Here are the plans for a theoretical piano. It has all the workings of a regular concert grand, but instead of the keys facing the piano like normally, they face directly opposite of the body of the piano. ...
Directly opposite? As in 180 degrees? Don't you mean 90 degrees? Surely a "regular concert grand" would still be in its normal orientation, that is to say with the wavy side facing the audience, and the long straight side (on which the lid hinges are) away from the audience, so that the lid, when up, still reflects the sound towards the audience.
Obviously I realize that this type of piano would be quite costly and would not offer much to a performer other than the ability to face the audience while performing.
Quite so. Cost apart, one needs to ask what real benefit attaches to that ability. I can understand that a performer might wish to face the audience, but can also imagine that he or she might prefer not to (to avoid distraction, for one). Besides, unless playing from memory, the sheet music would be bang in the middle of the player's line of sight to the audience.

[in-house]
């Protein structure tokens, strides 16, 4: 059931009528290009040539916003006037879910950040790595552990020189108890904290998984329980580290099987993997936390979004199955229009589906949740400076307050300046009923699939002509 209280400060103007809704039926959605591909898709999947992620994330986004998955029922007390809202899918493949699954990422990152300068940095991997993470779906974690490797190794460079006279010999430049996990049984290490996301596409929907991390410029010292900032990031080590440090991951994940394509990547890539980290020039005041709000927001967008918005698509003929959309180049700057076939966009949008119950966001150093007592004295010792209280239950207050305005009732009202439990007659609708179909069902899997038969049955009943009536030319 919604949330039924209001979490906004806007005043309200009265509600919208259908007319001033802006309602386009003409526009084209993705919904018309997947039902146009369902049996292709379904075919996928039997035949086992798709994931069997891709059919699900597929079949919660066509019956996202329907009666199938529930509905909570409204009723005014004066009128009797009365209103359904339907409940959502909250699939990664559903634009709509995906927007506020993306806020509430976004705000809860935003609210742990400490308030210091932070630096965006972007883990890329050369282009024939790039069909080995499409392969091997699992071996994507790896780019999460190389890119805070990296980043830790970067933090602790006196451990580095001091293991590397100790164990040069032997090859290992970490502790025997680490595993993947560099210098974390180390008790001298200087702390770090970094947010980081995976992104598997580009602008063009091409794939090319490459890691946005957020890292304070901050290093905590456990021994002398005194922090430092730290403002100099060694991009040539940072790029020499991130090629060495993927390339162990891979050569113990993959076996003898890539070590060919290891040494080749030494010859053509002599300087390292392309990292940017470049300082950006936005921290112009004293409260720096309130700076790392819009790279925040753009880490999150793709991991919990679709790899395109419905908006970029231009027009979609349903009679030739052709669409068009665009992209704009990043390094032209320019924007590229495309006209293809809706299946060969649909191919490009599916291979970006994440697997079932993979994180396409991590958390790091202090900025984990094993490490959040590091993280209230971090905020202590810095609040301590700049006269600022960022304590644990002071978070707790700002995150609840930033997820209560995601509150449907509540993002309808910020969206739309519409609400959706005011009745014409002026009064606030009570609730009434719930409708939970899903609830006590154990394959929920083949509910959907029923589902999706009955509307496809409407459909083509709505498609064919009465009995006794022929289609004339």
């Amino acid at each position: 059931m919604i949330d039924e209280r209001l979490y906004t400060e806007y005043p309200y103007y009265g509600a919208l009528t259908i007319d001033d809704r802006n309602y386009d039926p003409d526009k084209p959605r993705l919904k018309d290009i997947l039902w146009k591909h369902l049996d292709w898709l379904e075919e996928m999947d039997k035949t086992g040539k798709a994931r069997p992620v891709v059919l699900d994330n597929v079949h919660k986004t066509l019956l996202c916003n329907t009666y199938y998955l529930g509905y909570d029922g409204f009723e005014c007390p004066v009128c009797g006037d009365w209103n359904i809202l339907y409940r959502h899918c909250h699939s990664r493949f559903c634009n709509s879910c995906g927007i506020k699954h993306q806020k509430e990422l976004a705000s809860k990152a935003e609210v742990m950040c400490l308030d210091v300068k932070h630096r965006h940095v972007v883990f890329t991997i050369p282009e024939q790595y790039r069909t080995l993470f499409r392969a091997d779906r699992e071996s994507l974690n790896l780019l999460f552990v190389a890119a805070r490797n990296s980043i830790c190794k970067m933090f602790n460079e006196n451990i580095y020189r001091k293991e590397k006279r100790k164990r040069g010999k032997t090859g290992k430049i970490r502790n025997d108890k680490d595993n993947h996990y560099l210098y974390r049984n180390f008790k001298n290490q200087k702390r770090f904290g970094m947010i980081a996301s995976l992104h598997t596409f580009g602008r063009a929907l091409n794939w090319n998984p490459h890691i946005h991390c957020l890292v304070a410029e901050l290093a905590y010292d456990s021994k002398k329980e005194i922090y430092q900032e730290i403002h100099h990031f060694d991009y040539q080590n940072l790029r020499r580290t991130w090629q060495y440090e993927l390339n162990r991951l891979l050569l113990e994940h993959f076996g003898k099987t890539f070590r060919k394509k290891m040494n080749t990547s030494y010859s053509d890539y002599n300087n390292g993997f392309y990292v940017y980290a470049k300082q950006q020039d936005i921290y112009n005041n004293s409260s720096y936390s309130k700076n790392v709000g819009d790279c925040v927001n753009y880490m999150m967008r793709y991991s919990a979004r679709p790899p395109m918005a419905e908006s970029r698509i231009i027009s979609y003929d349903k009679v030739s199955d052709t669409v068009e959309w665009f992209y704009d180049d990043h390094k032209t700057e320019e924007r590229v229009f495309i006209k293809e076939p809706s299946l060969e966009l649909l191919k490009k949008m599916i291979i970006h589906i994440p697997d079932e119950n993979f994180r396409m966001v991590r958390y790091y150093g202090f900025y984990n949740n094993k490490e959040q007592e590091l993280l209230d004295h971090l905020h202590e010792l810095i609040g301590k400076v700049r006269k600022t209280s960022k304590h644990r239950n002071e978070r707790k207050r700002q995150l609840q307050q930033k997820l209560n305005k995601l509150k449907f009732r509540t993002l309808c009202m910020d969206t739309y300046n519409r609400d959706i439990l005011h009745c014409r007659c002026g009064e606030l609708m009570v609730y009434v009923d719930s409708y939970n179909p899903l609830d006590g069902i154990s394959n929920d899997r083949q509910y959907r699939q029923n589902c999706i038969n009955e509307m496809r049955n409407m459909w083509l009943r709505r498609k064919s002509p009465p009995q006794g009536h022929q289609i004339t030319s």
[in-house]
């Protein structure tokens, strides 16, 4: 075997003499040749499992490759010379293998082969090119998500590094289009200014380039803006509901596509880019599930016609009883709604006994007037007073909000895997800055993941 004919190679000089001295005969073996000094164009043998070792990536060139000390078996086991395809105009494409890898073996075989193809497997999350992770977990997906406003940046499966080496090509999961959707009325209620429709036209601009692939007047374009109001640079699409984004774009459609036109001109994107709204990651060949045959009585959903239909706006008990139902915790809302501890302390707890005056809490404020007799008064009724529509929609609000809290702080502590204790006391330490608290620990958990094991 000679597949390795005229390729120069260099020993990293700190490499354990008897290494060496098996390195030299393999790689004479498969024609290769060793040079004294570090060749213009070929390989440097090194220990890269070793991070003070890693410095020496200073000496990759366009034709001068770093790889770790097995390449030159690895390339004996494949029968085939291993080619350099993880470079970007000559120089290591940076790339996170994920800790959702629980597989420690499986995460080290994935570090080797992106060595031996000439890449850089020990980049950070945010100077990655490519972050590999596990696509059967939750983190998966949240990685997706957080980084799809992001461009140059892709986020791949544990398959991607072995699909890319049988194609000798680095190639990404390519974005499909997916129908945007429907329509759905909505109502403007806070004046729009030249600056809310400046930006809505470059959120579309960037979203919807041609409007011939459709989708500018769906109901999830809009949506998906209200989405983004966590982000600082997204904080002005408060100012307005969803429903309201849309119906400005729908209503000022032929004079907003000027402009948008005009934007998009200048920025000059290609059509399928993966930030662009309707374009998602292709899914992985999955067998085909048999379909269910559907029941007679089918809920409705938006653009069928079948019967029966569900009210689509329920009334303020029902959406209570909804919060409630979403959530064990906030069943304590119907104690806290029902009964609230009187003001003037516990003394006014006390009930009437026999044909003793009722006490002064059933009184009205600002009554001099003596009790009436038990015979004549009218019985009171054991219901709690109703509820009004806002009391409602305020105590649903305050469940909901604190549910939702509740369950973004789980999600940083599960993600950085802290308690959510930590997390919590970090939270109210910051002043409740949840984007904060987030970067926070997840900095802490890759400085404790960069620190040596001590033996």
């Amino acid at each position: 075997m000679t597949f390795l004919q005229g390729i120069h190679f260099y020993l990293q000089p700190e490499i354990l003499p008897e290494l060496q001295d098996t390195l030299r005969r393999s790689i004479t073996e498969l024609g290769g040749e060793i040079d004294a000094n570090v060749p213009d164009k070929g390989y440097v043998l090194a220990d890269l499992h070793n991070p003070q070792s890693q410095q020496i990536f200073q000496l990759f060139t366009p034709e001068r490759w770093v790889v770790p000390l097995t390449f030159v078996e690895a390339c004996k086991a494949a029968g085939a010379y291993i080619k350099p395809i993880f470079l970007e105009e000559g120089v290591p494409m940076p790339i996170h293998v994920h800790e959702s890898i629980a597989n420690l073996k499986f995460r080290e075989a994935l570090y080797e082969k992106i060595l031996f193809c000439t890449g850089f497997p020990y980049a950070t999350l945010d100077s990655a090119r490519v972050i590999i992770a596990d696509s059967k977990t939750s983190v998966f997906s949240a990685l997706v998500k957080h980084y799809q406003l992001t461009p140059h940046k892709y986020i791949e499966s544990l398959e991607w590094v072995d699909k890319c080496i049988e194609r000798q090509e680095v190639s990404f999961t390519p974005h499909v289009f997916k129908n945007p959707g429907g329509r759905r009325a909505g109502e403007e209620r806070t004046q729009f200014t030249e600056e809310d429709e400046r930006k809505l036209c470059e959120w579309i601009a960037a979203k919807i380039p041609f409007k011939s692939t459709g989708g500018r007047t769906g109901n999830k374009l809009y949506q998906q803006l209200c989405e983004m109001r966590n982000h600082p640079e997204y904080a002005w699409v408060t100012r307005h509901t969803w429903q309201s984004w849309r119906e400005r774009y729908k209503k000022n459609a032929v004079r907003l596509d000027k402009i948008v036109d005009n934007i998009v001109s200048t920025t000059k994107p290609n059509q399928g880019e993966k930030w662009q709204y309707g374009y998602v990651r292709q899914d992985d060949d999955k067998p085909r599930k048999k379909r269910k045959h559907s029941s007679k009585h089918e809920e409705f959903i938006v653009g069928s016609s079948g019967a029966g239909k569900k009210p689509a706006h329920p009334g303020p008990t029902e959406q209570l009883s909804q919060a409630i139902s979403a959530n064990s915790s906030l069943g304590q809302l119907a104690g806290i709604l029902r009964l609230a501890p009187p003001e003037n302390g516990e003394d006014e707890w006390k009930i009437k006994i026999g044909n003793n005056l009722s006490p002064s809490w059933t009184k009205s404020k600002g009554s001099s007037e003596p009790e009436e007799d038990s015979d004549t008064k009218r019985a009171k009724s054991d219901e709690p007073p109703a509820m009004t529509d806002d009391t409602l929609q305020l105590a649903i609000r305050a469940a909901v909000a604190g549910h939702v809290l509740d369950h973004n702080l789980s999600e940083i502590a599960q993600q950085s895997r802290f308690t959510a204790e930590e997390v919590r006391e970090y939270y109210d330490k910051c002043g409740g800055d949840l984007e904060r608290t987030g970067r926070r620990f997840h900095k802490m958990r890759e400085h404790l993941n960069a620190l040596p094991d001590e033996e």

Tell us one thing about this auxiliary console you envisage, which faces away from the piano. You seem to be saying that wires run straight down from the keys to this tunnel. This seems to imply that this first set of wires will be protected by some sort of enclosure, i.e. the console is opaque and the audience will only be able to see that part of the performer which protrudes over the top of it, i.e. just head and part of the torso, possibly some of the arms as well. That being the case, Is there really enough benefit here over and above simply rotating a normal piano round? Then the performer can still see the audience by looking over the top of the piano. Admittedly, this does have the slight drawback that the lid would need to be removed, which would change the acoustics somewhat.
Of course your scheme is only helpful for solo piano recitals. For concertos or chamber music it is more important that the pianist be able to see the other performers than the audience.